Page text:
The Single Market has helped European companies grow and stand up the competition against their American competitors. It has supported economic growth by implementing a better allocation of capital and labour.
The idea can be illustrated with an example, having a look at whether specialisations of Germany, France, Spain and Italy match their comparative advantages (Artus). One can first characterise each country’s specialisation as follows:
- Germany: capital and consumer goods;
- France: agribusiness and tourism;
- Italy: agribusiness, tourism, recently capital goods;
- Spain: tourism, recently capital goods;
If one looks at the following graph regarding foreign trade, one sees that:
- Germany is specialised in capital goods and consumer goods;
- France is specialised in agribusiness and tourism;
- Spain is specialised in tourism, and in the recent period in capital goods;
- Italy is specialised in tourism, agribusiness and in the recent period in capital goods.
This means the specialisation is:
- High-end in Germany;
- Mid and low-end in Italy, Spain and even more so in France, which is consistent with the levels of estimated price elasticities of exports.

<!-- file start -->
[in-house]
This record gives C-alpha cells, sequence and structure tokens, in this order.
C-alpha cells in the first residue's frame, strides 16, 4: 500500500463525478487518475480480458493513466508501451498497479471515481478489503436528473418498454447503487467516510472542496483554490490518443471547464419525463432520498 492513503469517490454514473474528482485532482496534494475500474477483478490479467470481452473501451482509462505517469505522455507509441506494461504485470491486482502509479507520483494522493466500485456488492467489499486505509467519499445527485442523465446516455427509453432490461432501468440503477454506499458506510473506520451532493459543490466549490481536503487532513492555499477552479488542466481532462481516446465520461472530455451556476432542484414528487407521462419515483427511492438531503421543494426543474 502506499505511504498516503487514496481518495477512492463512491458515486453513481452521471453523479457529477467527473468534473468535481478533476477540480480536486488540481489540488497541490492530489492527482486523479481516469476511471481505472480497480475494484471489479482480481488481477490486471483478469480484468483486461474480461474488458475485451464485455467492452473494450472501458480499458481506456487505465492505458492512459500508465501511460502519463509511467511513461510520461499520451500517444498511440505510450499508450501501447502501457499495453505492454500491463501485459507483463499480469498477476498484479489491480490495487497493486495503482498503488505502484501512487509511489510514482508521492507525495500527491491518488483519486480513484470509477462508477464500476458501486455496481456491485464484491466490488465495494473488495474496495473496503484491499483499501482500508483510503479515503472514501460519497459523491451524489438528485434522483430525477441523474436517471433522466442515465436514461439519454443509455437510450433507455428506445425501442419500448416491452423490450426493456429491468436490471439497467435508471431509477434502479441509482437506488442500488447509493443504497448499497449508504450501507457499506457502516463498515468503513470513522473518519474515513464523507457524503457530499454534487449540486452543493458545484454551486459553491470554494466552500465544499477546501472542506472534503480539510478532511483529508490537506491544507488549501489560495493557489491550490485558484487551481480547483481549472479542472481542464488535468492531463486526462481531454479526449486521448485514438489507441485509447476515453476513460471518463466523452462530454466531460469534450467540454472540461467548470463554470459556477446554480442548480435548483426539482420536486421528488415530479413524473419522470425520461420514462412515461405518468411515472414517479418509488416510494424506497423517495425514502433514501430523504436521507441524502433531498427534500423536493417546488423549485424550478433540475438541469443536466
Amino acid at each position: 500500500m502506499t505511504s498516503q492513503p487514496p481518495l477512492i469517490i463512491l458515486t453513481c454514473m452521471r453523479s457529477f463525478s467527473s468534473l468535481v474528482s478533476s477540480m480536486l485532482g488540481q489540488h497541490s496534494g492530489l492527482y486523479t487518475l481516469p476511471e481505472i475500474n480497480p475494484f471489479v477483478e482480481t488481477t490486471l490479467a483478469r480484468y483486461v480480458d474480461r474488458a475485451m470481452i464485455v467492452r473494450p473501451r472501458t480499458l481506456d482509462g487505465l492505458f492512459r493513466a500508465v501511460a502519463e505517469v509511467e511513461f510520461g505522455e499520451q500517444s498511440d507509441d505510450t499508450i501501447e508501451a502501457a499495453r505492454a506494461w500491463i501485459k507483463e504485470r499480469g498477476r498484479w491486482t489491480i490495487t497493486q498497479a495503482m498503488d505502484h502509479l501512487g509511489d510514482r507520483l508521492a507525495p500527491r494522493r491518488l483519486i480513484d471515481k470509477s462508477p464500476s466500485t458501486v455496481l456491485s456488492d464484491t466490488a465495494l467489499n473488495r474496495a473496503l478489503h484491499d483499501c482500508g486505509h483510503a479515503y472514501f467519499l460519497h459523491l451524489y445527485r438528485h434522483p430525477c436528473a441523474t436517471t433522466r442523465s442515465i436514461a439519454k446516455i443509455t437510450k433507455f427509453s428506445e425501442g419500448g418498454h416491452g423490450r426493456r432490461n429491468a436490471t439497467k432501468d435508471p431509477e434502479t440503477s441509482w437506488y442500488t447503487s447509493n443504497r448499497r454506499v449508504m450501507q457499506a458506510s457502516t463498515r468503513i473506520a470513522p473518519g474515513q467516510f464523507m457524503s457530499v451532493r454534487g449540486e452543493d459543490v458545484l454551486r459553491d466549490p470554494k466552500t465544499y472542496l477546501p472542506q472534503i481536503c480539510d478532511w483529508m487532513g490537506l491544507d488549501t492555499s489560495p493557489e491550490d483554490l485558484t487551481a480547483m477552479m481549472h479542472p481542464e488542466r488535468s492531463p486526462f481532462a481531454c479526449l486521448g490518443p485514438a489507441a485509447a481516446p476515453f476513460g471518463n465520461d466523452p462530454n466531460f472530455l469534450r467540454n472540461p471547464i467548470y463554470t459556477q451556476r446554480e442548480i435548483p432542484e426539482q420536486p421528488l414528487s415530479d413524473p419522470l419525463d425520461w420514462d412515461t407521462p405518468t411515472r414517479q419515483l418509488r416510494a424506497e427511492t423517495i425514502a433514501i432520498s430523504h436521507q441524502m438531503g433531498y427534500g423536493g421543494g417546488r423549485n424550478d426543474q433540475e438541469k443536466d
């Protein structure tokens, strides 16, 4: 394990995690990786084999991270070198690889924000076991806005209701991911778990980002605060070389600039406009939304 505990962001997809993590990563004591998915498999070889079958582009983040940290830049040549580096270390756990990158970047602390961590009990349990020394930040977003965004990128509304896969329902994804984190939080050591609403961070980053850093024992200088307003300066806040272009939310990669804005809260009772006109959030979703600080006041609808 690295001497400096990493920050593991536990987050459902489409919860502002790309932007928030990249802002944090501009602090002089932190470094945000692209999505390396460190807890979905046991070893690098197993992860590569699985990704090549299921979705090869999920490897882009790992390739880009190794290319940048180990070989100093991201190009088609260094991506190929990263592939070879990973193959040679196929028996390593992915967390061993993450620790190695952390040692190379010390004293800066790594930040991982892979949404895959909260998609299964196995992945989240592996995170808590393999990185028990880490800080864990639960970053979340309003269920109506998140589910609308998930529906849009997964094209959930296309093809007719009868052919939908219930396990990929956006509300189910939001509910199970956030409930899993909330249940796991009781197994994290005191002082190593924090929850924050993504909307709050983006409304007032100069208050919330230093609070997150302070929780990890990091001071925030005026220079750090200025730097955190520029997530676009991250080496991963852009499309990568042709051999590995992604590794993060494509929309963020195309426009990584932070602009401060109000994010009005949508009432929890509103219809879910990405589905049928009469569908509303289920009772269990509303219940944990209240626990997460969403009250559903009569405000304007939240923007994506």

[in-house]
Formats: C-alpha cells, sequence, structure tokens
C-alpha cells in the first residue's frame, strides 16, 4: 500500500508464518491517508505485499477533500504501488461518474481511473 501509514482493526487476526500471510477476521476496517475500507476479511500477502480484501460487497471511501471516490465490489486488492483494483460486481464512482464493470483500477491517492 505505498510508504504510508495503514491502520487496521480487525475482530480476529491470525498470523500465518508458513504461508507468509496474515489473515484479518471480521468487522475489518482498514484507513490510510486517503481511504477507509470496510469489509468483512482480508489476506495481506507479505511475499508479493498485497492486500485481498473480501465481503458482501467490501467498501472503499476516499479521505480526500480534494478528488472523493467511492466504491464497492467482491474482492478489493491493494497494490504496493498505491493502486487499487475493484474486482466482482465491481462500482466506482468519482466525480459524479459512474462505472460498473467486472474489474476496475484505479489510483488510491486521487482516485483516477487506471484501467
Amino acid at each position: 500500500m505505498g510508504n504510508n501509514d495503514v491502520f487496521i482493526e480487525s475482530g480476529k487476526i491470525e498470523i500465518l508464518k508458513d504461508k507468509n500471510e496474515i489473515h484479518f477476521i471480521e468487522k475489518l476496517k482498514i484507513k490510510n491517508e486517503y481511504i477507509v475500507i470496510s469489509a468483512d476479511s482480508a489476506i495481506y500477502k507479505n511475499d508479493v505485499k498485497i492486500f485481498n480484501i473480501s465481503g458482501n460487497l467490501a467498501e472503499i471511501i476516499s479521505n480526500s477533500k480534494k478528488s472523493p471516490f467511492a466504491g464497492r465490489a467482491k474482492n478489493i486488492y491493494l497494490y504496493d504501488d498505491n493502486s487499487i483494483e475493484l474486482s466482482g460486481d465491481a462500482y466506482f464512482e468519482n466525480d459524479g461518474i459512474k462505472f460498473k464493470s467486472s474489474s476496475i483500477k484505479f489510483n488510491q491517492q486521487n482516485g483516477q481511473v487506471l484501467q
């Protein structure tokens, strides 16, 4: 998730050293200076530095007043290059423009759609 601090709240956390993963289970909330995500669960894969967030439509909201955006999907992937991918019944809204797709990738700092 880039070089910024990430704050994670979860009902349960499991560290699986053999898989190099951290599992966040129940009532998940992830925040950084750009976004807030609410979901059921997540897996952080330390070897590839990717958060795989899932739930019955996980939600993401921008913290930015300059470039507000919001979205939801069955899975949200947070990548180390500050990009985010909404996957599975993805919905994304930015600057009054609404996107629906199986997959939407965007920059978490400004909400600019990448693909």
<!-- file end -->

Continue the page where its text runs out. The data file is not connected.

So, in short, using Germany, France, Spain and Italy, we see the Single Market has indeed pushed countries to specialise according to their comparative advantages.
However, the Single Market has not fully achieved its goals, as it has not succeeded in reversing the downtrend in European productivity and has not succeeded in bridging the gap with the US.
The Bruegel Institute highlighted three main reasons:
- “Barriers remain prevalent under several headings and therefore the Single Market is not complete
- Key complementary policies to the abolition of restrictions were not put in place
- Some national policies were not supportive of the benefits of the Single Market”.
The burning issue is considering the consequences of the inclusion in the single market of Eastern European economies. In theory, the addition of new countries to the free trading area should have been viewed as a win-win situation. As competition becomes fiercer, specialisation is more precise, and labour and capital travel freely within the area, thereby responding with effectiveness to any economic shock.
Anti-Single Market Sentiment